• some or all of the claims set out in the claim form (a narrow definition) or correspondence;
  • all claims arising out of the facts underlying the dispute;
  • all claims arising out of a particular contract (whether or not relating to the current dispute);
  • all claims arising out of the entire relationship between the parties (a much wider ranging definition);
  • What claims are specifically excluded from the settlement; or
  • Future unknown claims which parties may not yet be aware of.
  • Indemnities – consider whether you want comfort from the other party in respect a potential future loss which may arise (perhaps from another connected claim). If being asked to give an indemnity, consider the scope of the comfort you are giving.  
  • Confidentiality – consider whether you would want the other party to be able to disclose the terms or even the existence of the settlement agreement to others. You may also wish to consider non-disparagement clauses (where both parties agree not to make negative comments about each other).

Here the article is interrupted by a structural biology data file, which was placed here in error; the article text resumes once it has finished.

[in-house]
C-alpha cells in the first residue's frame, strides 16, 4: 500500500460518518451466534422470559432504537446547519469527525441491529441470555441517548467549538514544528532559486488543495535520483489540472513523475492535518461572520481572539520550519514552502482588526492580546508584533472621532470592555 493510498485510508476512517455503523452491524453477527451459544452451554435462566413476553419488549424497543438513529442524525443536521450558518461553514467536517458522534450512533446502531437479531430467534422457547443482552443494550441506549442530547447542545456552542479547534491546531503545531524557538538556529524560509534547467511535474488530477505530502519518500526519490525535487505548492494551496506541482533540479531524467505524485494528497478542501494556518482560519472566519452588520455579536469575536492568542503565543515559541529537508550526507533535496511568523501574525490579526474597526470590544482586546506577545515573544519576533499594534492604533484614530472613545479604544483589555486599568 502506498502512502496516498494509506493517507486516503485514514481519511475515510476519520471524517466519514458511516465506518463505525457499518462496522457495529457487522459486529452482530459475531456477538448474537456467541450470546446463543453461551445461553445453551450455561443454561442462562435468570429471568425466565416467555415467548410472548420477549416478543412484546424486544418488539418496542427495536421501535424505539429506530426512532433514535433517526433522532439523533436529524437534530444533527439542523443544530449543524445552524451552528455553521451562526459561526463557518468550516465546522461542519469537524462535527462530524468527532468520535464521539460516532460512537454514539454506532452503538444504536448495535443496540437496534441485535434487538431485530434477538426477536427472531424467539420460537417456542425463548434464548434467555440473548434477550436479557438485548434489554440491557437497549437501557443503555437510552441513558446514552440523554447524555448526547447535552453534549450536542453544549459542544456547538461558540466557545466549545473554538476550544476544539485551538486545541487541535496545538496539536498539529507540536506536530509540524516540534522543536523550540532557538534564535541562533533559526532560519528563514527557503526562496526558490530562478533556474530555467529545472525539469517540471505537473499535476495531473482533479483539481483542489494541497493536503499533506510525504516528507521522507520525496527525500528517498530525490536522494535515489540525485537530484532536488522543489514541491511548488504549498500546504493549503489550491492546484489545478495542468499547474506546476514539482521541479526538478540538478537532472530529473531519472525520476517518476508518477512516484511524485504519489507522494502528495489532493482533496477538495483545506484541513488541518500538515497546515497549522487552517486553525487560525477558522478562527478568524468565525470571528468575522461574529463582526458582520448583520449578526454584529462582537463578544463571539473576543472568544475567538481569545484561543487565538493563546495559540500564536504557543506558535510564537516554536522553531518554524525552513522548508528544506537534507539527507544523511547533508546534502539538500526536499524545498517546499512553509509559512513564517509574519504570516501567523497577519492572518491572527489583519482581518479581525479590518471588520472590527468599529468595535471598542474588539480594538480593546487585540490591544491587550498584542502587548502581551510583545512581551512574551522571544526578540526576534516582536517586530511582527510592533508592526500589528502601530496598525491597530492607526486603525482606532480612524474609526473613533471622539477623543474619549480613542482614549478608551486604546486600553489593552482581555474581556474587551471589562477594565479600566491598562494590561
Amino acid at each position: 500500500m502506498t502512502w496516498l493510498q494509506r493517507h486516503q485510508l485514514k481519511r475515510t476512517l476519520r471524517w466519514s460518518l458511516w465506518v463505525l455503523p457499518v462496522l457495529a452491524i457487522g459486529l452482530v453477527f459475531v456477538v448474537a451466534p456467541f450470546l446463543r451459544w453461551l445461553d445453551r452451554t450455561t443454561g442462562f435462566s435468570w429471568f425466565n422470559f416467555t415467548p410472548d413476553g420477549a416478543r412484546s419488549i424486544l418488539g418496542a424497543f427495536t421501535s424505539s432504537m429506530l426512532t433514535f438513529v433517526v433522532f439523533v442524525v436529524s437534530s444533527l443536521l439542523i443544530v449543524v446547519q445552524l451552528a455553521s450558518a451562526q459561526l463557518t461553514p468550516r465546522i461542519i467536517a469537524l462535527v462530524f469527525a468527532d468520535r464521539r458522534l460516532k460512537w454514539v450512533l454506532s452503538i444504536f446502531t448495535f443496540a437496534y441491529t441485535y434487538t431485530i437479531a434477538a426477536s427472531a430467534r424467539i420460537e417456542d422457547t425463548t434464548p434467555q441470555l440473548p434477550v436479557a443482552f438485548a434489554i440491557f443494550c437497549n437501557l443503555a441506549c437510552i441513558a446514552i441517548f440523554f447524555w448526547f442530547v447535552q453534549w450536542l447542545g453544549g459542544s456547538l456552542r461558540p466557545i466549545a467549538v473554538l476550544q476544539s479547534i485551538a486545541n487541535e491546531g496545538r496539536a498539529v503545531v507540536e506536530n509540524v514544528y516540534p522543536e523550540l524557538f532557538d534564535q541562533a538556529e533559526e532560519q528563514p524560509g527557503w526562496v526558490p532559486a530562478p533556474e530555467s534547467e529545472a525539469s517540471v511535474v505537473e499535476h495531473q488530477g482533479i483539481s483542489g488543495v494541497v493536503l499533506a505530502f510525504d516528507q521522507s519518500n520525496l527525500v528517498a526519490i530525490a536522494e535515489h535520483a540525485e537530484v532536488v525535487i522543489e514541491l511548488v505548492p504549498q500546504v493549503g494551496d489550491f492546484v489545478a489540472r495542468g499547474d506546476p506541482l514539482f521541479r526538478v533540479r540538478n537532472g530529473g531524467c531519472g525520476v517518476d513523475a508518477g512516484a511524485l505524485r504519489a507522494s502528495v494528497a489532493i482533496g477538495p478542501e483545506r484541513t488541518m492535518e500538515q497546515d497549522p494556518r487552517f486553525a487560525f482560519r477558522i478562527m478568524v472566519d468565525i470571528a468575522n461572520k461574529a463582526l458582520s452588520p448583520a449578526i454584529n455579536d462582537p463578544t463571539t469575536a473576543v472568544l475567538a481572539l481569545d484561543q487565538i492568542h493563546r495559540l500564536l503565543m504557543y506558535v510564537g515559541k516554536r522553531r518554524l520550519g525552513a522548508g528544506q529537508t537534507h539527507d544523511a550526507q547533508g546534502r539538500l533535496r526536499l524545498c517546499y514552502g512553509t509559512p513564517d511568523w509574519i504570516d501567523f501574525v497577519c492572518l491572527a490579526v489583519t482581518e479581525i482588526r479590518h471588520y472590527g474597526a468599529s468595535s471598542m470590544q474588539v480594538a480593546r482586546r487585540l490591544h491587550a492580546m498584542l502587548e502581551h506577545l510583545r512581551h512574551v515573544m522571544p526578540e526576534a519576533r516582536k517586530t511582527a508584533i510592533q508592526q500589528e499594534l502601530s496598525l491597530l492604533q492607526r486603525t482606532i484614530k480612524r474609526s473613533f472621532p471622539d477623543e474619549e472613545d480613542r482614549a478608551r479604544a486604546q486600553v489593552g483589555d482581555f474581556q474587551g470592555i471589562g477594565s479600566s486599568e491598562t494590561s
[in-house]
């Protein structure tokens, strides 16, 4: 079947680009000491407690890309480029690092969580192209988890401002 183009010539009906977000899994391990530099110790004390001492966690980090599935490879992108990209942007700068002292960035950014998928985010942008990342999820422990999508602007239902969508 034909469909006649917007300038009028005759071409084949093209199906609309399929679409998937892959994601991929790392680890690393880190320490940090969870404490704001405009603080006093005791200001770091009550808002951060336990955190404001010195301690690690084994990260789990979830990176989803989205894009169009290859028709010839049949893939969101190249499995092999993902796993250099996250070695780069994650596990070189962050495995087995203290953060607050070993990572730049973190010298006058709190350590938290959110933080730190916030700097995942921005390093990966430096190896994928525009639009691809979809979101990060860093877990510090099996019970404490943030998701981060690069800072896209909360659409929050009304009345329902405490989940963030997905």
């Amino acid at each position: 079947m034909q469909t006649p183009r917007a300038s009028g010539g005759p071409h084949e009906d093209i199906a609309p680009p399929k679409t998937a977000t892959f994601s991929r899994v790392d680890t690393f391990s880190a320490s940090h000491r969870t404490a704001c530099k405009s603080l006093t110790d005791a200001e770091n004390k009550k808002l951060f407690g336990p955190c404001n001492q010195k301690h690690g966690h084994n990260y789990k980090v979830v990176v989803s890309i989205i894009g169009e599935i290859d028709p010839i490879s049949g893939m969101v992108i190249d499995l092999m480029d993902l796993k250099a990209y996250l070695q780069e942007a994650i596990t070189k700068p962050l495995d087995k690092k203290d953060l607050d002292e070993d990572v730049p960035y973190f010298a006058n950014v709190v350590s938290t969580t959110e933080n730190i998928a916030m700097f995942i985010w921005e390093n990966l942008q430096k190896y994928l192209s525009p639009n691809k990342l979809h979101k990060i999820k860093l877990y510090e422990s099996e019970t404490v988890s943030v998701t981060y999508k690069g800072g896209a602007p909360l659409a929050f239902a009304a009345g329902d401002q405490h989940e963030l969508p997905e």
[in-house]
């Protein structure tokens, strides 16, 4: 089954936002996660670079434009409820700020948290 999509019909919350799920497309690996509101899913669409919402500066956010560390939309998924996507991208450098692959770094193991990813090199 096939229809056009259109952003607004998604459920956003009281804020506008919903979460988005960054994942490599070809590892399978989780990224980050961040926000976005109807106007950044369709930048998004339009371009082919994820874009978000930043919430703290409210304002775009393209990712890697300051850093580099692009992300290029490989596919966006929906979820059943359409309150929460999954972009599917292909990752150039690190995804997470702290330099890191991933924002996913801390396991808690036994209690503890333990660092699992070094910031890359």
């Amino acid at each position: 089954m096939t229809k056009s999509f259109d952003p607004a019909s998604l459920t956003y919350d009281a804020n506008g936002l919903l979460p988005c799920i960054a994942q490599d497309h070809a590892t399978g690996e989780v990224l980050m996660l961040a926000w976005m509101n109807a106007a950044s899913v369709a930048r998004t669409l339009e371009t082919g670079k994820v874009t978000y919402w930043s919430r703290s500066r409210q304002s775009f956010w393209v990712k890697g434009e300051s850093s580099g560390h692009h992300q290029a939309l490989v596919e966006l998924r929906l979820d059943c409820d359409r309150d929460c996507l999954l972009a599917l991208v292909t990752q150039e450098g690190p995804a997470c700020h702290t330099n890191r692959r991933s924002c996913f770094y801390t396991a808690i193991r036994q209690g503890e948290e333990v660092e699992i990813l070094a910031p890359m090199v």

• Costs – consider how the parties’ costs incurred in respect of the dispute will be dealt with. You should also consider how future costs of enforcing the terms of the settlement agreement will be treated.
  • Alternative dispute resolution provisions – consider how a breach of the settlement agreement or enforcement of terms will be dealt with. The settlement agreement may specify whether parties are to engage in arbitration (see our note on Arbitration) or mediation (see our note on Mediation) prior to court action.